Author: Pamelia Dailey

  • University Press Week Day 2

    Bucknell UP welcomed these 10 developments over the past 10 years, making it a force to #KeepUP with. Since 2012, Bucknell University Press… 1. Celebrated its 50th anniversary in 2018. 2. Became a full member of the Association of University Presses (AUPresses) in 2020. 3. Saw the retirement of its longtime director, Greg Clingham, at […]

  • University Press Week Day 1: Guest blogger Manu Chander

    To kick off the 10th annual University Press Week (UP Week) celebration, we invited author Manu Samriti Chander to share his thoughts on publishing with university presses and why they matter. Professor Chander’s first book, Brown Romantics: Poetry and Nationalism in the Global Nineteenth Century, published by Bucknell UP in 2017, calls for the academy […]

  • Continued praise for Satire, Celebrity, and Politics in Jane Austen by Jocelyn Harris

    Jocelyn Harris’s new book, Satire, Celebrity, and Politics in Jane Austen, continues to receive high accolades. Read on for praise of the recent Bucknell Press publication. Please follow this link to a page where you can purchase Jocelyn Harris’s new book: In Satire, Celebrity, and Politics in Jane Austen, Jocelyn Harris argues that Jane […]

  • Curators of Creative Error

    A Guest Blog Post for University Press Week A parson tucked away in the tiny village of Ousby who formulates an evidence-free theory of the evolution of the earth. A forgotten poet who imagines that the citizens of Saturn enjoy a marvelous overhead view of planetary rings. A nutritionist whose dietary recommendations give clients so […]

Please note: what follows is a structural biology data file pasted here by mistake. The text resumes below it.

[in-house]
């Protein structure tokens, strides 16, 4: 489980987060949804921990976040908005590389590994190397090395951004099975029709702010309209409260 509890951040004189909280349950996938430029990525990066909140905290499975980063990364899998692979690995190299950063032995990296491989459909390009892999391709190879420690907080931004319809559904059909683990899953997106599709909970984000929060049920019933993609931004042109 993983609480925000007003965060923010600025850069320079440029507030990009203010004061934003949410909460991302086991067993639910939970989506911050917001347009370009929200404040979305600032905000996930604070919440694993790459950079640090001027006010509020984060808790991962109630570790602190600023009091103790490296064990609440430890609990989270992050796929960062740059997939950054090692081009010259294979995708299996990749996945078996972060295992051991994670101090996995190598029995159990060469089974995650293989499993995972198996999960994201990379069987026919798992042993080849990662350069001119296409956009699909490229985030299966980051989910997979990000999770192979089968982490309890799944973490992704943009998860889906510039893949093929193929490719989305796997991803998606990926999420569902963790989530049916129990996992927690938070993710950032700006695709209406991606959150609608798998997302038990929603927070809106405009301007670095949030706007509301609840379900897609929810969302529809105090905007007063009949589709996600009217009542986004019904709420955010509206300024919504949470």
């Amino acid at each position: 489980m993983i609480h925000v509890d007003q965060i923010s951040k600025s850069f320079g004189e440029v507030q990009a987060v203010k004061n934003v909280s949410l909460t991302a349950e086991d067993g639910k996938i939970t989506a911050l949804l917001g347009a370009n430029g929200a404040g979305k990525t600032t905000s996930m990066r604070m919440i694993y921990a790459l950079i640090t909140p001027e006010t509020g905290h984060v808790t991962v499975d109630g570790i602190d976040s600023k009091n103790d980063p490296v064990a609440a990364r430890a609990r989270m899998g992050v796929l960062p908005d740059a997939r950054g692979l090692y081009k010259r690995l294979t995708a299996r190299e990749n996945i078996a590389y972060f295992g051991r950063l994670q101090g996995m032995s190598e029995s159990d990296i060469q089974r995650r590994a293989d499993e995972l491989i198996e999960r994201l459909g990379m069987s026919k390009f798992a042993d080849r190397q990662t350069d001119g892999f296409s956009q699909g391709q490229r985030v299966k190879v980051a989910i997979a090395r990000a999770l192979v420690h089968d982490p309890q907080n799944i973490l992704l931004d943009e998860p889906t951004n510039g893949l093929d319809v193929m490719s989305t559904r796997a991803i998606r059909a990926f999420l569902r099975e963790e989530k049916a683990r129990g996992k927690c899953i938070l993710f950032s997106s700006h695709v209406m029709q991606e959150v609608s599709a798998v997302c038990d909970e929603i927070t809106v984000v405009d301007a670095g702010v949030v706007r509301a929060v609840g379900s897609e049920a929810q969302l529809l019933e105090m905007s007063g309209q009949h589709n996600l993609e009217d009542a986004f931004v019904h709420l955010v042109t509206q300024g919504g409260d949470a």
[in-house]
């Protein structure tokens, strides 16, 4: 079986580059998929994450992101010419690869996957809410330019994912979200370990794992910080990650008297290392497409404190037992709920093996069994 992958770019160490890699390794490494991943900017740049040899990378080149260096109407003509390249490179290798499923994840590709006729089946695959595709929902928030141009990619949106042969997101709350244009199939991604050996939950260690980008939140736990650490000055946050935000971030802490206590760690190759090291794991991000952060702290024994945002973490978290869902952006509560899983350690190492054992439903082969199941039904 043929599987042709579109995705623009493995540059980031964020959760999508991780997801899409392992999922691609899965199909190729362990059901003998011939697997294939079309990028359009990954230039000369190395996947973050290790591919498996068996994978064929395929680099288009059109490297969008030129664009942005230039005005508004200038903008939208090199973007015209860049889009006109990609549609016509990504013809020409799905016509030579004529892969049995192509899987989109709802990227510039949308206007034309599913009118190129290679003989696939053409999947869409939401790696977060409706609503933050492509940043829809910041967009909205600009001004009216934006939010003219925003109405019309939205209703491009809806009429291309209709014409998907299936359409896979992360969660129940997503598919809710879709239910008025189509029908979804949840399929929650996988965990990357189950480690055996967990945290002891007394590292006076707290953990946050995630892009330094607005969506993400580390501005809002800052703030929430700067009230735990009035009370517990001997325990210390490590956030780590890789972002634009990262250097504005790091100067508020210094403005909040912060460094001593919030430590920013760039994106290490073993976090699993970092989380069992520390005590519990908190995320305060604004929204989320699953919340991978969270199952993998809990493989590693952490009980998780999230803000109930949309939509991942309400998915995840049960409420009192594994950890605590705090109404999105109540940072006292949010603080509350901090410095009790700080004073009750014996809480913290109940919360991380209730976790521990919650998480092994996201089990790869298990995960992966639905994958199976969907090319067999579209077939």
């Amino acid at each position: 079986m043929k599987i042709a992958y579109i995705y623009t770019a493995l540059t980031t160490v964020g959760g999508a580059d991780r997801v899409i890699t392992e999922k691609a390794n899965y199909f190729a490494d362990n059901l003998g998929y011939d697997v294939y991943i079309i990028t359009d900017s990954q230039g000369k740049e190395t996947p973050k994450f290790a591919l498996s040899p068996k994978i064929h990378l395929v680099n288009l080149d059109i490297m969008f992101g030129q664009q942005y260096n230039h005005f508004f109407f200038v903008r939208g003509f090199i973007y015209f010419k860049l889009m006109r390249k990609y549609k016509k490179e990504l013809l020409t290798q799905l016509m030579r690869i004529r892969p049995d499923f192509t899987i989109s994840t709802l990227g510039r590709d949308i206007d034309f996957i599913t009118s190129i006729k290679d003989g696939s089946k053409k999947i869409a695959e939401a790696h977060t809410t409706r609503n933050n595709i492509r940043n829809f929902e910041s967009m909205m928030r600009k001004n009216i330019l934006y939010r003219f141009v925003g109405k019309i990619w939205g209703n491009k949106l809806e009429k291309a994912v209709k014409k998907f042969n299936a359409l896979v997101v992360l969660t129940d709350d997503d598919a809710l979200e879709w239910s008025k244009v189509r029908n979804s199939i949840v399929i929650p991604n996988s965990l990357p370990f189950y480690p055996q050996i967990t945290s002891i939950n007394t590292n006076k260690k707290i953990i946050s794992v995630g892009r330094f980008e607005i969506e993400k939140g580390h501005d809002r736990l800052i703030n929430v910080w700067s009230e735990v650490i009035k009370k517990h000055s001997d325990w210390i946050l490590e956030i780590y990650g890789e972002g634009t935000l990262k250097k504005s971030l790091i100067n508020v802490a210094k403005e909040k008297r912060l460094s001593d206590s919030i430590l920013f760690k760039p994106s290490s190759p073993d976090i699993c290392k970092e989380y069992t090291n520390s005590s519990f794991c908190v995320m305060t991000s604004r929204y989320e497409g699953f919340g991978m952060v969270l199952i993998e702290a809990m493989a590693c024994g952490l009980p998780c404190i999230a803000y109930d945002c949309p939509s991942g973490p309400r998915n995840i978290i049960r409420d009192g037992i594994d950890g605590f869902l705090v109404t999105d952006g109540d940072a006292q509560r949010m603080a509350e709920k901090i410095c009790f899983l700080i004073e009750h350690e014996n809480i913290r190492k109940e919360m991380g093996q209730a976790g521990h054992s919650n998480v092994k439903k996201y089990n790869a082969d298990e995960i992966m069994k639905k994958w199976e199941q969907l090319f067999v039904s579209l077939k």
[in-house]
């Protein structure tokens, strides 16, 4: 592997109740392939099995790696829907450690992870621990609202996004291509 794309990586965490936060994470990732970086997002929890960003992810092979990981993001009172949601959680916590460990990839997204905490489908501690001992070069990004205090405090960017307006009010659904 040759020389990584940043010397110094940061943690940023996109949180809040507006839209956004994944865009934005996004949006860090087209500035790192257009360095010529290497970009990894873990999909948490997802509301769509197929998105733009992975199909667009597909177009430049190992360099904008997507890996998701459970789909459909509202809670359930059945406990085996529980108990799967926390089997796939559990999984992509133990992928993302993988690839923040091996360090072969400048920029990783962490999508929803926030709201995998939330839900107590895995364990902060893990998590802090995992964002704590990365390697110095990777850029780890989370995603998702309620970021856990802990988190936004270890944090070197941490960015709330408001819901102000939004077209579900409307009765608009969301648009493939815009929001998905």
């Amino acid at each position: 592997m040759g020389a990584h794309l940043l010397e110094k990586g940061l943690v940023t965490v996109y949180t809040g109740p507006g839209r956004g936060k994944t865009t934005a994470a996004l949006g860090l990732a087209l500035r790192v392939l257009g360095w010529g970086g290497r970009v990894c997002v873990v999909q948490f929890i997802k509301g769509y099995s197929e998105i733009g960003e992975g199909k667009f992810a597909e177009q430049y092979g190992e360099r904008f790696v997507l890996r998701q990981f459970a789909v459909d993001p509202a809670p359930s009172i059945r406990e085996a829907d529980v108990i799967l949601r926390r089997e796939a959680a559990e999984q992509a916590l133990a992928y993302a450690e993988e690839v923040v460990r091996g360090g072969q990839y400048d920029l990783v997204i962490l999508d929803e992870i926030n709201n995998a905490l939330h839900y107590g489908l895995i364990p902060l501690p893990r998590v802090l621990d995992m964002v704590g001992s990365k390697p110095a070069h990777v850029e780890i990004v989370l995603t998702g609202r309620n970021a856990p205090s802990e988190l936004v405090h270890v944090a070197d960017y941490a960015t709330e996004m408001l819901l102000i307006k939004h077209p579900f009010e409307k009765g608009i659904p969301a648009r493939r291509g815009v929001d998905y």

• Amplifying Voices from Sierra Leone

    A Guest Blog Post for University Press Week “Sierra Leone, your tragedy was too painful to be a poem.If you could speak, it would be raw in my bones!”–Syl Cheney-Coker, “Lake Fire,” in Stone Child and Other Poems (2008) My work in postwar settings has taught me that our moral indignation and empathic response to […]

  • Call for Essays and Proposals: Teaching the Eighteenth Century Now

    Bucknell University’s series Transits: Literature, Thought & Culture, 1650-1850 invites expressions of interest for essays or collections of essays that highlight the scholarship of teaching the long eighteenth century including the Romantic era. Proposals for edited volumes need not have firm commitments from authors at this stage, but should detail possible contributors and topics. The […]

  • My Novel Body

    Guest blogger Jason S. Farr, of Marquette University, concludes University Press Week with his profound and personal post on disability and perception. When I was 29, I suddenly found myself struggling to hear professors speak in the graduate seminars I attended. Conversations with friends and classmates became minefields of misunderstanding and sources of frustration. My […]